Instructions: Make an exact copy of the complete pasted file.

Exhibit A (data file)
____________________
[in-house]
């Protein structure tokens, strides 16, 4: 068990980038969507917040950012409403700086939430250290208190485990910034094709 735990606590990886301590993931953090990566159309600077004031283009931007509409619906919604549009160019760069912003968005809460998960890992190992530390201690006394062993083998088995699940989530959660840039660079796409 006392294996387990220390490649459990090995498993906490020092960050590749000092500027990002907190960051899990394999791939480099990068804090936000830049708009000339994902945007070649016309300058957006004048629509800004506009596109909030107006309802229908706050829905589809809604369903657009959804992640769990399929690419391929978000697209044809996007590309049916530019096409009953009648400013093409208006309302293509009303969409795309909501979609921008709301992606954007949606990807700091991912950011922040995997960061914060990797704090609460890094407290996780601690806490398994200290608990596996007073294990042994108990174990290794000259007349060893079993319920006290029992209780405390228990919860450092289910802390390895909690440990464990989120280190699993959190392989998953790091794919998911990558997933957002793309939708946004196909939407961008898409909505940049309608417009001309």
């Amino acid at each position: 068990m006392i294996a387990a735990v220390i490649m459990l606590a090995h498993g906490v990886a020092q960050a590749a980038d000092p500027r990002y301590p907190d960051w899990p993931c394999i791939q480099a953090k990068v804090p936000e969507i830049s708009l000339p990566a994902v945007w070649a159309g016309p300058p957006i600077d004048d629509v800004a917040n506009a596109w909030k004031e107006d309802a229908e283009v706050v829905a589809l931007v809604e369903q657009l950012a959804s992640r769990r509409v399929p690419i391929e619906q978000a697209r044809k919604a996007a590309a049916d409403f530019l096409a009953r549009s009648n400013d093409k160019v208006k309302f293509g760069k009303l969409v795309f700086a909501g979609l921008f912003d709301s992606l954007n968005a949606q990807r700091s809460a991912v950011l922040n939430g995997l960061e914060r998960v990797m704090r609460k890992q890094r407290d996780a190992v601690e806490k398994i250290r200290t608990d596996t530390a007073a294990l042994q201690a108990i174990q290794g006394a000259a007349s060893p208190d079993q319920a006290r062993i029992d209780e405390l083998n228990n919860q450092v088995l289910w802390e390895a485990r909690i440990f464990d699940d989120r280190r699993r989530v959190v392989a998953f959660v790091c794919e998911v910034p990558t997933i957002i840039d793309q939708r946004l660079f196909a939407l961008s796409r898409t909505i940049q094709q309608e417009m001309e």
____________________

[in-house]
């Protein structure tokens, strides 16, 4: 068990980038969507917040950012409403700086939430250290208190485990910034094709 735990606590990886301590993931953090990566159309600077004031283009931007509409619906919604549009160019760069912003968005809460998960890992190992530390201690006394062993083998088995699940989530959660840039660079796409 006392294996387990220390490649459990090995498993906490020092960050590749000092500027990002907190960051899990394999791939480099990068804090936000830049708009000339994902945007070649016309300058957006004048629509800004506009596109909030107006309802229908706050829905589809809604369903657009959804992640769990399929690419391929978000697209044809996007590309049916530019096409009953009648400013093409208006309302293509009303969409795309909501979609921008709301992606954007949606990807700091991912950011922040995997960061914060990797704090609460890094407290996780601690806490398994200290608990596996007073294990042994108990174990290794000259007349060893079993319920006290029992209780405390228990919860450092289910802390390895909690440990464990989120280190699993959190392989998953790091794919998911990558997933957002793309939708946004196909939407961008898409909505940049309608417009001309």
């Amino acid at each position: 068990m006392i294996a387990a735990v220390i490649m459990l606590a090995h498993g906490v990886a020092q960050a590749a980038d000092p500027r990002y301590p907190d960051w899990p993931c394999i791939q480099a953090k990068v804090p936000e969507i830049s708009l000339p990566a994902v945007w070649a159309g016309p300058p957006i600077d004048d629509v800004a917040n506009a596109w909030k004031e107006d309802a229908e283009v706050v829905a589809l931007v809604e369903q657009l950012a959804s992640r769990r509409v399929p690419i391929e619906q978000a697209r044809k919604a996007a590309a049916d409403f530019l096409a009953r549009s009648n400013d093409k160019v208006k309302f293509g760069k009303l969409v795309f700086a909501g979609l921008f912003d709301s992606l954007n968005a949606q990807r700091s809460a991912v950011l922040n939430g995997l960061e914060r998960v990797m704090r609460k890992q890094r407290d996780a190992v601690e806490k398994i250290r200290t608990d596996t530390a007073a294990l042994q201690a108990i174990q290794g006394a000259a007349s060893p208190d079993q319920a006290r062993i029992d209780e405390l083998n228990n919860q450092v088995l289910w802390e390895a485990r909690i440990f464990d699940d989120r280190r699993r989530v959190v392989a998953f959660v790091c794919e998911v910034p990558t997933i957002i840039d793309q939708r946004l660079f196909a939407l961008s796409r898409t909505i940049q094709q309608e417009m001309e």